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The medical literature has been struggling to control the proliferation of acronyms as their use has evolved from aiding communication to hindering it.
This has become such a problem that it is even evaluated at the level of medical academies such as the American Academy of Dermatology.
Larry Trask, American author of The Penguin Guide to Punctuation, states categorically that, in British English, "this tiresome and unnecessary practice is now obsolete." Nevertheless, some influential style guides, many of them American, still require periods in certain instances.
For example, The New York Times Manual of Style and Usage recommends following each segment with a period when the letters are pronounced individually, as in "K. B.", but not when pronounced as a word, as in "NATO".
Other examples of mnemonic acronyms are "CAN SLIM", and "PAVPANIC" as well as "PEMDAS".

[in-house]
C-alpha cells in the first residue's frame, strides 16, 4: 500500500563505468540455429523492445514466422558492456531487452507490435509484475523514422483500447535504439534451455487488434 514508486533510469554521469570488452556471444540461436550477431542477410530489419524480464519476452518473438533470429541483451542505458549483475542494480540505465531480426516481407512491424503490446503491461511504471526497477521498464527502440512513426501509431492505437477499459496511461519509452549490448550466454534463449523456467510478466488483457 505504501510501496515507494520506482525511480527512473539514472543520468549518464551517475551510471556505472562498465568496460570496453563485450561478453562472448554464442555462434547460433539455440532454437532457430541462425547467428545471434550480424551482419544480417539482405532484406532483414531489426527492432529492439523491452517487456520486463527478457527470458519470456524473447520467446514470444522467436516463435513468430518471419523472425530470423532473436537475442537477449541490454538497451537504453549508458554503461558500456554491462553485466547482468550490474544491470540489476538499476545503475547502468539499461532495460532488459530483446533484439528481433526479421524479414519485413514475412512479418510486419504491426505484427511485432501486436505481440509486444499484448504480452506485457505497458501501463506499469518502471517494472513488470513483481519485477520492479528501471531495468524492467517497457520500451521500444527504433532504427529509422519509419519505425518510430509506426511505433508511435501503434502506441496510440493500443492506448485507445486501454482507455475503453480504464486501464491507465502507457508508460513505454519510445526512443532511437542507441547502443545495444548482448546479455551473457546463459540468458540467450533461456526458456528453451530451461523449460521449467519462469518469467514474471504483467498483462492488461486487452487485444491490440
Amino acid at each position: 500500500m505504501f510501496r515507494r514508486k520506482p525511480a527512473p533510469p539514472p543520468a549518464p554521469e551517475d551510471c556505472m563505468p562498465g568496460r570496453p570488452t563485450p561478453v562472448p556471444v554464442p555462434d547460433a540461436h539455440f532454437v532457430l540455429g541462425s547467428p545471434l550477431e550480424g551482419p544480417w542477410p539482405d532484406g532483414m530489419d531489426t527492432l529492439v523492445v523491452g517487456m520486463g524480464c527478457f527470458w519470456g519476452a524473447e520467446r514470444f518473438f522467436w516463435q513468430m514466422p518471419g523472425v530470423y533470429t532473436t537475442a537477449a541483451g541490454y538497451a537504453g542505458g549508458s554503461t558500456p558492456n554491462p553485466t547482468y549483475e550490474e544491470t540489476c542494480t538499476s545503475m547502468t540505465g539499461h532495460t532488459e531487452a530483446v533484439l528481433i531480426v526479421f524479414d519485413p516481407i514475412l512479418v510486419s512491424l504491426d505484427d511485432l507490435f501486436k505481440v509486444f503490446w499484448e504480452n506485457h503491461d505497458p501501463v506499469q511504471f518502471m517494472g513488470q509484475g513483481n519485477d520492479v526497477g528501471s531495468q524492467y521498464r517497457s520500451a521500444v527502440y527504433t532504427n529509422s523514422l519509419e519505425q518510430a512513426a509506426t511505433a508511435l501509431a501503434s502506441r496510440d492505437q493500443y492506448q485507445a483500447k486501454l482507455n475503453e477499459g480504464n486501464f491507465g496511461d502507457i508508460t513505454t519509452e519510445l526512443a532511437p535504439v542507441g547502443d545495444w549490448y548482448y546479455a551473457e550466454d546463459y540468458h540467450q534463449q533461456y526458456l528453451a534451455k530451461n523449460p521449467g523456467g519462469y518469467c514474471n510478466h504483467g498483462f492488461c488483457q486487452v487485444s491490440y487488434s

It is not uncommon for acronyms to be cited in a kind of false etymology, called a folk etymology, for a word.
Linguist David Wilton in Word Myths: Debunking Linguistic Urban Legends claims that "forming words from acronyms is a distinctly twentieth- (and now twenty-first-) century phenomenon. In formal writing for a broad audience, the expansion is typically given at the first occurrence of the acronym within a given text, for the benefit of those readers who do not know what it stands for.
There is only one known pre-twentieth-century [English] word with an acronymic origin and it was in vogue for only a short time in 1886. The capitalization of the original term is independent of it being acronymized, being lowercase for a common noun such as frequently asked questions (FAQ) but uppercase for a proper noun such as the United Nations (UN) (as explained at Case Casing of expansions).
Like retronymy, it became much more common in the 20th century than it had formerly been. The armed forces and government agencies frequently employ acronyms; some well-known examples from the United States are among the "alphabet agencies" (also jokingly referred to as "alphabet soup") created by Franklin D.Acronyms flourished especially from the 20th century onwards; the distinction between abbreviation and acronym has been steadily eroded and acronym is commonly used for several types of abbreviation.